By Anthony Reuben
Business reporter, BBC News
Ferrero uses large quantities of hazelnuts for its confectionery
The talk around the High Court's Chancery Division was about the legal battle over whether the ambassador had, actually, been spoiling his guests.
And for those in on it, the joke was, well, "excellente".
But sadly for fans of the much-quoted 1980s television advertisement, that was not the matter being heard.
The case at the court is indeed against Ferrero, the company behind Ferrero Rocher chocolates as well as Nutella spread and Tic-tacs.
But there is no challenge to the quality of the confectionery.
Seven years after the event, a fraud case involving two major banks, Ferrero, and the world's biggest supplier of hazelnuts, is finally nearing its conclusion.
By February 2002, Bank of Tokyo Mitsubishi and Belgium's KBC Bank had lent 22.8m euros ($29.6m; £20.3m) to the Turkish hazelnut supplier Baskan Gida.
The banks thought that the money would be used to buy hazelnuts from growers and would then be repaid by companies such as Ferrero paying for them.
Instead of the money for the hazelnuts going to Baskan Gida it would go directly to the banks.
But by the time Ferrero came to buy the nuts, they were bought not from Baskan Gida, but from another company called Aksu Gida.
The banks allege that all of the assets, including the hazelnuts, had been transferred to Aksu Gida and another company called Baskan Yuksel.
This left Baskan Gida as "a worthless shell", the court heard, although it is hard to tell if the lawyers involved have spotted the pun.
As a result, the banks only got about 2m euros of their money back.
The banks allege that Ferrero was involved with the switch, and indeed that it authorised it, but the Italian company denies that.
Another defendant, Shabbir Abidali, is accused, along with two companies with which he worked, of being involved in the switching of the assets, and he also denies the allegations.
Seven other defendants are named, but they have either not turned up for the proceedings or are companies in liquidation.
The judge could still find against them, but it is unlikely that the banks would be able to get a significant amount of money from them.
'Hardly a masterpiece'
The case finally began before Mr Justice Briggs last October and a judgment is expected in May or early next month.
"It is obvious that the Ferrero defendants were very well aware of what Baskan Gida was doing... but were prepared to put their commercial interests first on the basis that they thought that the prospects of anyone ever discovering the truth were so small as to be discountable," the counsel for the banks submitted.
But the counsel for Ferrero reached a very different conclusion.
"The picture the banks seek to paint is of a Ferrero, which paid vast sums of money to assist a fraud by Baskan Gida, in return for a hazelnut mountain for which it had no use and five years of litigation for which it had no wish."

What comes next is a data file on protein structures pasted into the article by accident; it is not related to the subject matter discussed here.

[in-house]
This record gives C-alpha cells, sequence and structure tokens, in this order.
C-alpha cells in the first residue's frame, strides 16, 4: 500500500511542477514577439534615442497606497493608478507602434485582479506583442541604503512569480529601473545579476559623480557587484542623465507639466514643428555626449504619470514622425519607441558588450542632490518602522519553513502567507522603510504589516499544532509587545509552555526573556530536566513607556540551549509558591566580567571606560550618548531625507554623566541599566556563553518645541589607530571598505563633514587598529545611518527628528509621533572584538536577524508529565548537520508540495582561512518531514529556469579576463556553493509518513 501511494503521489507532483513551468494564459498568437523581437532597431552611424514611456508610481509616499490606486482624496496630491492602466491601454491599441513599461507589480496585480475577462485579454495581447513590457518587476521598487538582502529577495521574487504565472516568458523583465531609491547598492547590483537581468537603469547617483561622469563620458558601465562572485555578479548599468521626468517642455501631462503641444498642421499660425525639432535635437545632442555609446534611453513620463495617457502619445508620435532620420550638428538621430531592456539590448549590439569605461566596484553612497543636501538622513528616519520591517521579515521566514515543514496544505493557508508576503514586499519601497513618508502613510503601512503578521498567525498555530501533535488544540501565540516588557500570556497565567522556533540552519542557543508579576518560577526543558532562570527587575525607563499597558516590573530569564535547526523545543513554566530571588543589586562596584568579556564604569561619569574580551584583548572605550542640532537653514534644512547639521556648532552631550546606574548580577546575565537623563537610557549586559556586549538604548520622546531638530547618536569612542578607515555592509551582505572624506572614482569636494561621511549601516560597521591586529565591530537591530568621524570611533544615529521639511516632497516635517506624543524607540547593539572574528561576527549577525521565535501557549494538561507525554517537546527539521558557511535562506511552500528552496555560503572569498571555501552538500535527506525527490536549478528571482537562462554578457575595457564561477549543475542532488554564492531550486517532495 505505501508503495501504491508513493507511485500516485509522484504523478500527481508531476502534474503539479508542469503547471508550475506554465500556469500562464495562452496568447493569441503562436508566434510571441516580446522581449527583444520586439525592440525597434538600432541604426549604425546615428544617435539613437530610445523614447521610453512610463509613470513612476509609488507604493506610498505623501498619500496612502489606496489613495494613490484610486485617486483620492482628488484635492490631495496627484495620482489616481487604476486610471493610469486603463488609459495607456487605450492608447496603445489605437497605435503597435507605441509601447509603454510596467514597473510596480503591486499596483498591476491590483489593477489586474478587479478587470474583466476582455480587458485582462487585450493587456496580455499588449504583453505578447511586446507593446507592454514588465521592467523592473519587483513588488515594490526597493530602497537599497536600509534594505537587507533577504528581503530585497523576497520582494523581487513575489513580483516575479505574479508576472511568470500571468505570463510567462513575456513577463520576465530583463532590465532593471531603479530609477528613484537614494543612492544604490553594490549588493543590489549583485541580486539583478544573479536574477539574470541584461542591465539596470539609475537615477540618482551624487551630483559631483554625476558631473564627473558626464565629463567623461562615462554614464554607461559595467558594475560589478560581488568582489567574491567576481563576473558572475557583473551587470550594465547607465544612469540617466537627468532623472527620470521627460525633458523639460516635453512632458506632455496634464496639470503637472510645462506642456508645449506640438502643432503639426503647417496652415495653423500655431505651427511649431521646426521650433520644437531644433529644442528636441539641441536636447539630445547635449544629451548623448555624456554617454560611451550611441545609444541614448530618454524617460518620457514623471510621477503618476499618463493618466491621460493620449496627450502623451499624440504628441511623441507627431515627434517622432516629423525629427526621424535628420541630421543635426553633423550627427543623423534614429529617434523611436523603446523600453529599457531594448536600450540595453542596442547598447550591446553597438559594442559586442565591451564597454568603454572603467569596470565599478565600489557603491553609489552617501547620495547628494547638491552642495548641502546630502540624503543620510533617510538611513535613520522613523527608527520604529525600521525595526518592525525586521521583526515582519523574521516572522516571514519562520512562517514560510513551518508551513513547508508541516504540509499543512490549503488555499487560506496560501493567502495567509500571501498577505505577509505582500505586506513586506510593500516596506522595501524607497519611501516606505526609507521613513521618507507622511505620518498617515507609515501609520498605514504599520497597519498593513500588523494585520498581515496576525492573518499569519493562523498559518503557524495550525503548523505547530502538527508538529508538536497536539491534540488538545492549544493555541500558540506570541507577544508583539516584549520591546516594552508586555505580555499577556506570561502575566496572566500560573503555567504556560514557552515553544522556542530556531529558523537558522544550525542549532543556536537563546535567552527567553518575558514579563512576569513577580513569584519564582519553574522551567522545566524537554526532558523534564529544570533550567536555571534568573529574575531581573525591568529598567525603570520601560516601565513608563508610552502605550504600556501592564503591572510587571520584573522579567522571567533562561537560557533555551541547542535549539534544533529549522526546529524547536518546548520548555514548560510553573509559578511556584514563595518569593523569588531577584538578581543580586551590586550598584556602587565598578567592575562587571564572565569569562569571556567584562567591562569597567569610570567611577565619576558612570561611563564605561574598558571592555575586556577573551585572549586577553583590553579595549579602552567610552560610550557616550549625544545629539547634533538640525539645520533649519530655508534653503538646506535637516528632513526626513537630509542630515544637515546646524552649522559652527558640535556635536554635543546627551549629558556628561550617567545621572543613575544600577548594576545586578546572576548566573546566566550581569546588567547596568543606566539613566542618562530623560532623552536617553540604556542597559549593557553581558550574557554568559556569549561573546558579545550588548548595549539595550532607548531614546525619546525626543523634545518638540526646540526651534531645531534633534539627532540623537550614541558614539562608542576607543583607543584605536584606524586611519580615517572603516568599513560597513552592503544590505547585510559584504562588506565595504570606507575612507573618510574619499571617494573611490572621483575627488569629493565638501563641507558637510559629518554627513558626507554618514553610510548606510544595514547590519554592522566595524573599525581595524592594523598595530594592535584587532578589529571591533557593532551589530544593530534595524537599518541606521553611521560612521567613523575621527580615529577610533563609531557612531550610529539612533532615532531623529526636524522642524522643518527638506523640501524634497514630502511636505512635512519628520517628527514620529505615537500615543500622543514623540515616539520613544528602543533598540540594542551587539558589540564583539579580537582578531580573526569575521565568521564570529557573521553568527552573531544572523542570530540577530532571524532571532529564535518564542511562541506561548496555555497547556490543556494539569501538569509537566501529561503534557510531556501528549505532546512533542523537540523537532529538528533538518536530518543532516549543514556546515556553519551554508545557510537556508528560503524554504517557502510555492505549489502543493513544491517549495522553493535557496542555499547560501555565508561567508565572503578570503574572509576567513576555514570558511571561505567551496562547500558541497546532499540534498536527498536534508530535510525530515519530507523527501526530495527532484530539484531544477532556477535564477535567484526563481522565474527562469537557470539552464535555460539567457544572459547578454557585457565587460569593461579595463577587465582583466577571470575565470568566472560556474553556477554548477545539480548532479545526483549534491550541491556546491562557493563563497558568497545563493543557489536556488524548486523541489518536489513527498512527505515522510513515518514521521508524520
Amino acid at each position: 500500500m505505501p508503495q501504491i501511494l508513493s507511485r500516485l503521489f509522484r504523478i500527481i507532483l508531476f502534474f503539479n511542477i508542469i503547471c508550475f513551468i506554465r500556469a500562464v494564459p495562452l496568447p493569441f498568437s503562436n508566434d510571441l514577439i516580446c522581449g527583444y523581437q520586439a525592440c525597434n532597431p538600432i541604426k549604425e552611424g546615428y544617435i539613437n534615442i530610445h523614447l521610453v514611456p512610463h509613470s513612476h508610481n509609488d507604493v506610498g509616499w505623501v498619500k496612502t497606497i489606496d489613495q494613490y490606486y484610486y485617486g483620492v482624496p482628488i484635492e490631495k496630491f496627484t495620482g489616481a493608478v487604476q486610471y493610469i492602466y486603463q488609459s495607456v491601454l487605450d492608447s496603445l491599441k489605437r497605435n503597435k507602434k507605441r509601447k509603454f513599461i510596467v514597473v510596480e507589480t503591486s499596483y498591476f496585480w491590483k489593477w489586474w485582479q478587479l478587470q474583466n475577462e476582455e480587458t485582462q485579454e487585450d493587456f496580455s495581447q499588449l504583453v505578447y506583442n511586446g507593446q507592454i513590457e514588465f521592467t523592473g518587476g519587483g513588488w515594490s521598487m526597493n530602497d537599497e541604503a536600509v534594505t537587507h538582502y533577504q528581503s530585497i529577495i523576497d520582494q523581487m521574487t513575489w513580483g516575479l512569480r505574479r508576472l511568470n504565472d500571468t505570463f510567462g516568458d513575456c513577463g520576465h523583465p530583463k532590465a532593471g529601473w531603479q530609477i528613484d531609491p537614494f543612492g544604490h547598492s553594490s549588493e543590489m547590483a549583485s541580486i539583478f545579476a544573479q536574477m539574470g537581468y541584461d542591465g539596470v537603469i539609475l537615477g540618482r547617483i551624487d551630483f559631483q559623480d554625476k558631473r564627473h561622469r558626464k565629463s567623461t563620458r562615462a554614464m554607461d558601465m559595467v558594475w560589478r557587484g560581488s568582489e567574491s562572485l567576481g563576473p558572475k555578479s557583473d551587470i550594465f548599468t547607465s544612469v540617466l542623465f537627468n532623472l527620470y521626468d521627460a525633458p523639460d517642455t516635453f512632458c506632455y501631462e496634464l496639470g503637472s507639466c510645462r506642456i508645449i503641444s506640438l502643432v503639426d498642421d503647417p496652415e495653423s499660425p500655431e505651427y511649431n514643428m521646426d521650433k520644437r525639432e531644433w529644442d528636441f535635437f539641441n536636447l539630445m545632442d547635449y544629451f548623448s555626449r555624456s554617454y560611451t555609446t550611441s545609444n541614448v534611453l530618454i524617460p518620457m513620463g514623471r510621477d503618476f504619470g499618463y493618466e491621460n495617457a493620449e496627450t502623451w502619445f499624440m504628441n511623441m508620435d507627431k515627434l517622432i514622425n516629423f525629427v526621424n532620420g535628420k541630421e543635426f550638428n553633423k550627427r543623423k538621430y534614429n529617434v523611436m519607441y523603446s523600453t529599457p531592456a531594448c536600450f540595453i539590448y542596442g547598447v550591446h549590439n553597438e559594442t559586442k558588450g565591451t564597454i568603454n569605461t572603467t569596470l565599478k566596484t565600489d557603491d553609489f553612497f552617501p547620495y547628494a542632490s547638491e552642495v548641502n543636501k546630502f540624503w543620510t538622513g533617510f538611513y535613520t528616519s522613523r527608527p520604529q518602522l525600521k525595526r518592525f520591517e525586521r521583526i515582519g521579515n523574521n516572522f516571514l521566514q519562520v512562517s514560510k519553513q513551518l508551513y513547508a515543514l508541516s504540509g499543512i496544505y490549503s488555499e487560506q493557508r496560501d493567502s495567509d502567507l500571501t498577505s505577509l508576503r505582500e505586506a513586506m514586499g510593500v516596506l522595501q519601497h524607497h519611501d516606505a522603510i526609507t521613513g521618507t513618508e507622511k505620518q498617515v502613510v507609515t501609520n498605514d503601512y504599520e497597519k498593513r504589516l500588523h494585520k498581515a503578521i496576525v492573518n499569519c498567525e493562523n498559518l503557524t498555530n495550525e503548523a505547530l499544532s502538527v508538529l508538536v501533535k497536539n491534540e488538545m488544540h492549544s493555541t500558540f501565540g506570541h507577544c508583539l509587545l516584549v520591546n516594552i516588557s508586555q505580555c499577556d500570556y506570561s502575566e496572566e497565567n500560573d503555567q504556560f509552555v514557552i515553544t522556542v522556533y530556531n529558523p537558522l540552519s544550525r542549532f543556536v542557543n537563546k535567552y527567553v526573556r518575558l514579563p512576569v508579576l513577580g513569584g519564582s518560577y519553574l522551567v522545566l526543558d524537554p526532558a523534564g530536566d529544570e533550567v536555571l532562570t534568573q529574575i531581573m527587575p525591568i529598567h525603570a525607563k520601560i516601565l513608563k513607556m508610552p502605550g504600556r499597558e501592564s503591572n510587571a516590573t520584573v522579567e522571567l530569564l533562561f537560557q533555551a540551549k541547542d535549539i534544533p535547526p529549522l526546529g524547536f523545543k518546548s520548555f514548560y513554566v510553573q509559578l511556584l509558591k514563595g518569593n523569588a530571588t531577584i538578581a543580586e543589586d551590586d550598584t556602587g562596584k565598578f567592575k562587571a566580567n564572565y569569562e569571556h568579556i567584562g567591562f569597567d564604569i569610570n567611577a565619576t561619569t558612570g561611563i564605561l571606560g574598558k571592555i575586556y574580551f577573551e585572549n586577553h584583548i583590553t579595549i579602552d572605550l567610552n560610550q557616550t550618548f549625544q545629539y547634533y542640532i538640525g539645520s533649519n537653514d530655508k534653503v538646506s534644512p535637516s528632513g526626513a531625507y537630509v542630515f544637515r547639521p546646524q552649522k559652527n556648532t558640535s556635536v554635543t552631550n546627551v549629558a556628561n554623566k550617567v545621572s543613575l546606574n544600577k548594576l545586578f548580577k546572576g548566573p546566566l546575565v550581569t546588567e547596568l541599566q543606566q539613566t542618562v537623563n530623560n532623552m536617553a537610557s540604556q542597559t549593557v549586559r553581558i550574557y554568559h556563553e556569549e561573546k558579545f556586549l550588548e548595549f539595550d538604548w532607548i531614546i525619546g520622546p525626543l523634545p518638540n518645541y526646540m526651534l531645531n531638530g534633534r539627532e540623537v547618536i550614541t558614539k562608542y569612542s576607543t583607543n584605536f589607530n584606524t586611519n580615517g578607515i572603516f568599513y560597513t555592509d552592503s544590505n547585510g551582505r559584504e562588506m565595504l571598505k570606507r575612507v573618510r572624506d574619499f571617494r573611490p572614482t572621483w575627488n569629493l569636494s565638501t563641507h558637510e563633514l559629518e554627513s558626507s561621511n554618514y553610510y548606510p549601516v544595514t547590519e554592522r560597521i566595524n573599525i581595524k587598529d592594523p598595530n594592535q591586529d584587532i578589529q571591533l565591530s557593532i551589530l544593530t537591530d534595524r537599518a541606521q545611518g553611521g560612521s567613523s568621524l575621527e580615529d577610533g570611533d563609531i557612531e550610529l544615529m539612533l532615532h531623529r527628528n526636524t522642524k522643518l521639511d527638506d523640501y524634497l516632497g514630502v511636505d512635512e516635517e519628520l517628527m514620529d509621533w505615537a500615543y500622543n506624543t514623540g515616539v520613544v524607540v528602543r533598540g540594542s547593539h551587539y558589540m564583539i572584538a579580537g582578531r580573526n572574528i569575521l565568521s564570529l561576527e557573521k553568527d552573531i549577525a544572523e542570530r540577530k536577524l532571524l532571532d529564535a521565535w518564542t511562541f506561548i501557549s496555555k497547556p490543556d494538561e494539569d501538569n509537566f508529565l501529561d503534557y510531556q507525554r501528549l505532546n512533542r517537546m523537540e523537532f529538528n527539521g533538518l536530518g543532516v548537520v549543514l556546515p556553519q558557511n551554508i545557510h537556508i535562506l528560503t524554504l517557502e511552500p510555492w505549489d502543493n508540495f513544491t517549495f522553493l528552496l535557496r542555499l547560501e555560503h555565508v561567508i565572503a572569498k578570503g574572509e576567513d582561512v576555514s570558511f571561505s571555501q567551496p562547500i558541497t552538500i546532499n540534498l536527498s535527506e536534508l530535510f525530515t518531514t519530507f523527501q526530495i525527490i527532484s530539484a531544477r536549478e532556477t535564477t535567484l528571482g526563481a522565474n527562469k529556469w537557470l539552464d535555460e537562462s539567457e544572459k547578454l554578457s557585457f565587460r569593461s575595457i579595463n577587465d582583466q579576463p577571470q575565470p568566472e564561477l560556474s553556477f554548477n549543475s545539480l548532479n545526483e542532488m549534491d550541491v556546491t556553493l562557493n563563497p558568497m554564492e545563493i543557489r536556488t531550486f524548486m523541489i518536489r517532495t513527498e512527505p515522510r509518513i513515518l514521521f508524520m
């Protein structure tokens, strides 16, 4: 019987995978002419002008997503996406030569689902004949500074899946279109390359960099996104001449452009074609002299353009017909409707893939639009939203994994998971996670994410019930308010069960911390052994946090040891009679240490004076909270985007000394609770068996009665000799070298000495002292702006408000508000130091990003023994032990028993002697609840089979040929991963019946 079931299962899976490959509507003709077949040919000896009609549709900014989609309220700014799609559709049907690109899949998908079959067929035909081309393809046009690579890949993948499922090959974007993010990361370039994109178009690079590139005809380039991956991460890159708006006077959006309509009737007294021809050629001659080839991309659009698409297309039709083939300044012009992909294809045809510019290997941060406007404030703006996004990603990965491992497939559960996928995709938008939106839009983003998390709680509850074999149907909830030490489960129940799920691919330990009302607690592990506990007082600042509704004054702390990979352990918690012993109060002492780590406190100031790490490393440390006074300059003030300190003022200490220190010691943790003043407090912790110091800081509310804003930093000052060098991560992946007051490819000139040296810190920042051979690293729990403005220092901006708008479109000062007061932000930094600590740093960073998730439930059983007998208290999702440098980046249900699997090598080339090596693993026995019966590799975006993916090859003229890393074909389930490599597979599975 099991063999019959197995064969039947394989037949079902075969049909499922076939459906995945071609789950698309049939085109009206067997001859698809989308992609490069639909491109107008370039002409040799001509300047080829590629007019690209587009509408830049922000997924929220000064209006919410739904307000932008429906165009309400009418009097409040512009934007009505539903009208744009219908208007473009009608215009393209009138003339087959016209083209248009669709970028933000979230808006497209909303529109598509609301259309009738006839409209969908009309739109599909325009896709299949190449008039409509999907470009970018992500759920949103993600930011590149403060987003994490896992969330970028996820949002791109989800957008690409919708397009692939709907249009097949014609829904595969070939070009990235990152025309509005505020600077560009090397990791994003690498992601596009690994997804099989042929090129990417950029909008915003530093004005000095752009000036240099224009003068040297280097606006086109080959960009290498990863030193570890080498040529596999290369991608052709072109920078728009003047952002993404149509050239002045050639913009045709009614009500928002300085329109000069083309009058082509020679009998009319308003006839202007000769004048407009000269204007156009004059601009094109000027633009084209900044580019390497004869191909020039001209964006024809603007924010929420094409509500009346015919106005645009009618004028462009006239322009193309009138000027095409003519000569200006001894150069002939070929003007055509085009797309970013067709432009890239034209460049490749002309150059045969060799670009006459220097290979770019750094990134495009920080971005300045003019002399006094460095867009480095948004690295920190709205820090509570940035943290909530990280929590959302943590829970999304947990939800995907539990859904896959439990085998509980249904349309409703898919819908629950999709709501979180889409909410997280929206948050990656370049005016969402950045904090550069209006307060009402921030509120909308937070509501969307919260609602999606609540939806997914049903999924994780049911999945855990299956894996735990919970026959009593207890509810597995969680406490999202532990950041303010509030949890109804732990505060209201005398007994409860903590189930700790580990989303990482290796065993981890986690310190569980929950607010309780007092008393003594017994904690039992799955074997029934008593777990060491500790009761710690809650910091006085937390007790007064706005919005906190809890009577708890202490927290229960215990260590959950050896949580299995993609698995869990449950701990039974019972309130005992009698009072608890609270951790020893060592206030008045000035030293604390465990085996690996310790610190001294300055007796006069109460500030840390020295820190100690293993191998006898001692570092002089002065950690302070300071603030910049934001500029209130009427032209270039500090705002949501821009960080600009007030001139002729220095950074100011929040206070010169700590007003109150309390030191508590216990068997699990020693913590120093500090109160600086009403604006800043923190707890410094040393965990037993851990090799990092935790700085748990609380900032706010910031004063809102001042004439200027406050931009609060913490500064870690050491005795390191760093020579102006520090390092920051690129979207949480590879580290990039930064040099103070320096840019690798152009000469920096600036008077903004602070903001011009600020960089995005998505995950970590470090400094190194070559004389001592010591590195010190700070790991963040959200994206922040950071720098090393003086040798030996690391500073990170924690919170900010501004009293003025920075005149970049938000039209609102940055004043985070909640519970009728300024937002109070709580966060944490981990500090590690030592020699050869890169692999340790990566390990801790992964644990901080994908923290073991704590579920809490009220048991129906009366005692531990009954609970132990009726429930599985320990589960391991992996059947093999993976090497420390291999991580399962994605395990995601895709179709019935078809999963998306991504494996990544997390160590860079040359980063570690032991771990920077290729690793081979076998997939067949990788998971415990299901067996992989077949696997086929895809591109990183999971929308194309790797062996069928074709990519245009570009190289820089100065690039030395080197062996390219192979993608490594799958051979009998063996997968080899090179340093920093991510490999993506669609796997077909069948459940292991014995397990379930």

"Even painted impressionistically, as the banks have sought to do, it is hardly a masterpiece."
Mr Abidali's lawyers say that the hazelnuts that were transferred were not even the ones on which the bank loans were secured.
In a nutshell, it is a complicated case by any standards.
Turkey grows 70% to 75% of the world's hazelnuts
The opening arguments submitted by the banks and the two defendants run to a total of more than 500 pages, including extensive discussions of the state of the Turkish hazelnut market and how hazelnuts are priced.
The case has called on the expertise of a Queen's Counsel (QC) and two other barristers for the claimants, a QC and two other barristers acting for Ferrero and another barrister acting for Mr Abidali, not to mention the solicitors involved and what the submission for the banks described as a "painstaking investigation".
The case was in court for a total of 84 days.
But the action in London is not the only one - there is also a case underway in Italy.
Price of litigation
A jurisdiction battle earlier in the process decided that the fraud case should be heard in London while the contractual dispute takes place in Italy.
London is relevant to the case because the loans made to the Turkish hazelnut supplier came from the London branches of the two banks and one of the defendant companies, Indo Mediterranean Commodities, which is in liquidation, was based in London.
Taken over the seven years of this case, with an extremely long hearing in London and a parallel trial in Italy, the cost of the legal action will be astronomical.
Indeed, well-informed sources have suggested that if the legal costs of the banks, Ferrero and Mr Abidali were added together, the total would not be far off the 22.8m euros at the centre of the case.
Proceedings in the Italian case included a recent estimate of Ferrero's costs alone of 11m euros.
Under such circumstances, when the verdict comes, the awarding of costs may become the most important part of the ruling.